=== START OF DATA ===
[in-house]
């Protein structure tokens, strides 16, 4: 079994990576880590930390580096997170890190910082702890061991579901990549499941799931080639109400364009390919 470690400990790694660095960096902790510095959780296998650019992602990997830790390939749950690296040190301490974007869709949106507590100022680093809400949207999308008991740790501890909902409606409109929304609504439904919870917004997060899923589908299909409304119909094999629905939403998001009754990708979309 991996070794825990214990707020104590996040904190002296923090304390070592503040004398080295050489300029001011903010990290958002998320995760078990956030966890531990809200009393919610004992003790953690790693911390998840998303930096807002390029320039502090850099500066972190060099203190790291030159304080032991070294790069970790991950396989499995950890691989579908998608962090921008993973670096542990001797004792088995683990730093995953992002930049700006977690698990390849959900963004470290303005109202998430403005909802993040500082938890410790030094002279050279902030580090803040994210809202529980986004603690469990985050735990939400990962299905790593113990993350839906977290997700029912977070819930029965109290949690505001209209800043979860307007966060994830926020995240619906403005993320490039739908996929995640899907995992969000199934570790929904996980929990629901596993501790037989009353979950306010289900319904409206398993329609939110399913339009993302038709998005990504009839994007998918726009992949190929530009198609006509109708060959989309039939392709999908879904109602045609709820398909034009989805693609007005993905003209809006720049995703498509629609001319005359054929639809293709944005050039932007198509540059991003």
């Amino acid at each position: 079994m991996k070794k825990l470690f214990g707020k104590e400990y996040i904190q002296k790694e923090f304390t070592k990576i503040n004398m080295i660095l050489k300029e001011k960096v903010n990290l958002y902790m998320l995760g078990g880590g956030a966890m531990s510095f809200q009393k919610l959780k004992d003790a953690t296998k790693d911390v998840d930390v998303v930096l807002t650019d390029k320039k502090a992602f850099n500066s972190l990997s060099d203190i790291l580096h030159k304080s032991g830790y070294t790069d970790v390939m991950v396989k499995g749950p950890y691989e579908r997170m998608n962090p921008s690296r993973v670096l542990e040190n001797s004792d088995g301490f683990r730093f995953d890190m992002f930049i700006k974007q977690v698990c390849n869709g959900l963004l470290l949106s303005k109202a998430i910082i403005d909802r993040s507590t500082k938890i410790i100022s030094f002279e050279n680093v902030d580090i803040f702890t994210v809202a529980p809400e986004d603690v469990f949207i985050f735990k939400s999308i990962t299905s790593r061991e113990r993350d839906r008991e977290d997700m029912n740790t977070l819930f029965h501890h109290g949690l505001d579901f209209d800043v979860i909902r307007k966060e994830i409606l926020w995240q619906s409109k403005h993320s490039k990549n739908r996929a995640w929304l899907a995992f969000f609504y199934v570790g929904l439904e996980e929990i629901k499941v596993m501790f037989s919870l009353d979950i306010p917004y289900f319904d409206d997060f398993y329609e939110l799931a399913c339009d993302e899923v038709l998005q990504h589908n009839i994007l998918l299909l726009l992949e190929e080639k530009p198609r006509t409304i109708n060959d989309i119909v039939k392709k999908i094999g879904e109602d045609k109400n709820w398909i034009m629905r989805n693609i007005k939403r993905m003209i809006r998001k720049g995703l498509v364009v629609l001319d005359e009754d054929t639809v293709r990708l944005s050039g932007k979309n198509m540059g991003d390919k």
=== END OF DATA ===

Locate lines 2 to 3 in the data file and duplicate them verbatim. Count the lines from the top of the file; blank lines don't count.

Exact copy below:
């Protein structure tokens, strides 16, 4: 079994990576880590930390580096997170890190910082702890061991579901990549499941799931080639109400364009390919 470690400990790694660095960096902790510095959780296998650019992602990997830790390939749950690296040190301490974007869709949106507590100022680093809400949207999308008991740790501890909902409606409109929304609504439904919870917004997060899923589908299909409304119909094999629905939403998001009754990708979309 991996070794825990214990707020104590996040904190002296923090304390070592503040004398080295050489300029001011903010990290958002998320995760078990956030966890531990809200009393919610004992003790953690790693911390998840998303930096807002390029320039502090850099500066972190060099203190790291030159304080032991070294790069970790991950396989499995950890691989579908998608962090921008993973670096542990001797004792088995683990730093995953992002930049700006977690698990390849959900963004470290303005109202998430403005909802993040500082938890410790030094002279050279902030580090803040994210809202529980986004603690469990985050735990939400990962299905790593113990993350839906977290997700029912977070819930029965109290949690505001209209800043979860307007966060994830926020995240619906403005993320490039739908996929995640899907995992969000199934570790929904996980929990629901596993501790037989009353979950306010289900319904409206398993329609939110399913339009993302038709998005990504009839994007998918726009992949190929530009198609006509109708060959989309039939392709999908879904109602045609709820398909034009989805693609007005993905003209809006720049995703498509629609001319005359054929639809293709944005050039932007198509540059991003």
């Amino acid at each position: 079994m991996k070794k825990l470690f214990g707020k104590e400990y996040i904190q002296k790694e923090f304390t070592k990576i503040n004398m080295i660095l050489k300029e001011k960096v903010n990290l958002y902790m998320l995760g078990g880590g956030a966890m531990s510095f809200q009393k919610l959780k004992d003790a953690t296998k790693d911390v998840d930390v998303v930096l807002t650019d390029k320039k502090a992602f850099n500066s972190l990997s060099d203190i790291l580096h030159k304080s032991g830790y070294t790069d970790v390939m991950v396989k499995g749950p950890y691989e579908r997170m998608n962090p921008s690296r993973v670096l542990e040190n001797s004792d088995g301490f683990r730093f995953d890190m992002f930049i700006k974007q977690v698990c390849n869709g959900l963004l470290l949106s303005k109202a998430i910082i403005d909802r993040s507590t500082k938890i410790i100022s030094f002279e050279n680093v902030d580090i803040f702890t994210v809202a529980p809400e986004d603690v469990f949207i985050f735990k939400s999308i990962t299905s790593r061991e113990r993350d839906r008991e977290d997700m029912n740790t977070l819930f029965h501890h109290g949690l505001d579901f209209d800043v979860i909902r307007k966060e994830i409606l926020w995240q619906s409109k403005h993320s490039k990549n739908r996929a995640w929304l899907a995992f969000f609504y199934v570790g929904l439904e996980e929990i629901k499941v596993m501790f037989s919870l009353d979950i306010p917004y289900f319904d409206d997060f398993y329609e939110l799931a399913c339009d993302e899923v038709l998005q990504h589908n009839i994007l998918l299909l726009l992949e190929e080639k530009p198609r006509t409304i109708n060959d989309i119909v039939k392709k999908i094999g879904e109602d045609k109400n709820w398909i034009m629905r989805n693609i007005k939403r993905m003209i809006r998001k720049g995703l498509v364009v629609l001319d005359e009754d054929t639809v293709r990708l944005s050039g932007k979309n198509m540059g991003d390919k």